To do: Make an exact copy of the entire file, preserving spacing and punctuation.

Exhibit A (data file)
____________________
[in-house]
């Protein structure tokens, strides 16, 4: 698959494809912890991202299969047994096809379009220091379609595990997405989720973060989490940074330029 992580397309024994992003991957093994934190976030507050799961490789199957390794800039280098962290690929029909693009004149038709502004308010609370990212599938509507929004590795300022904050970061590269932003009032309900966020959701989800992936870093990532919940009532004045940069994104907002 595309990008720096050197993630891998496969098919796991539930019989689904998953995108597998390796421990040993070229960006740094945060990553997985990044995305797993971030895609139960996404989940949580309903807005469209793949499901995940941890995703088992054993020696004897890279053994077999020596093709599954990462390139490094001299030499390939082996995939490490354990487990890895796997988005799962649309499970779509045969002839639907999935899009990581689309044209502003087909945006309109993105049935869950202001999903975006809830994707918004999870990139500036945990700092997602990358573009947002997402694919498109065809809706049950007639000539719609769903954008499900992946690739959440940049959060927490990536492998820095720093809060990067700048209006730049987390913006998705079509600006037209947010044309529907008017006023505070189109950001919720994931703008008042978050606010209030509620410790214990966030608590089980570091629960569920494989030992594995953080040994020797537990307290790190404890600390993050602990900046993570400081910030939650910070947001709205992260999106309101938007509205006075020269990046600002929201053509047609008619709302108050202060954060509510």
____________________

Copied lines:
[in-house]
């Protein structure tokens, strides 16, 4: 698959494809912890991202299969047994096809379009220091379609595990997405989720973060989490940074330029 992580397309024994992003991957093994934190976030507050799961490789199957390794800039280098962290690929029909693009004149038709502004308010609370990212599938509507929004590795300022904050970061590269932003009032309900966020959701989800992936870093990532919940009532004045940069994104907002 595309990008720096050197993630891998496969098919796991539930019989689904998953995108597998390796421990040993070229960006740094945060990553997985990044995305797993971030895609139960996404989940949580309903807005469209793949499901995940941890995703088992054993020696004897890279053994077999020596093709599954990462390139490094001299030499390939082996995939490490354990487990890895796997988005799962649309499970779509045969002839639907999935899009990581689309044209502003087909945006309109993105049935869950202001999903975006809830994707918004999870990139500036945990700092997602990358573009947002997402694919498109065809809706049950007639000539719609769903954008499900992946690739959440940049959060927490990536492998820095720093809060990067700048209006730049987390913006998705079509600006037209947010044309529907008017006023505070189109950001919720994931703008008042978050606010209030509620410790214990966030608590089980570091629960569920494989030992594995953080040994020797537990307290790190404890600390993050602990900046993570400081910030939650910070947001709205992260999106309101938007509205006075020269990046600002929201053509047609008619709302108050202060954060509510």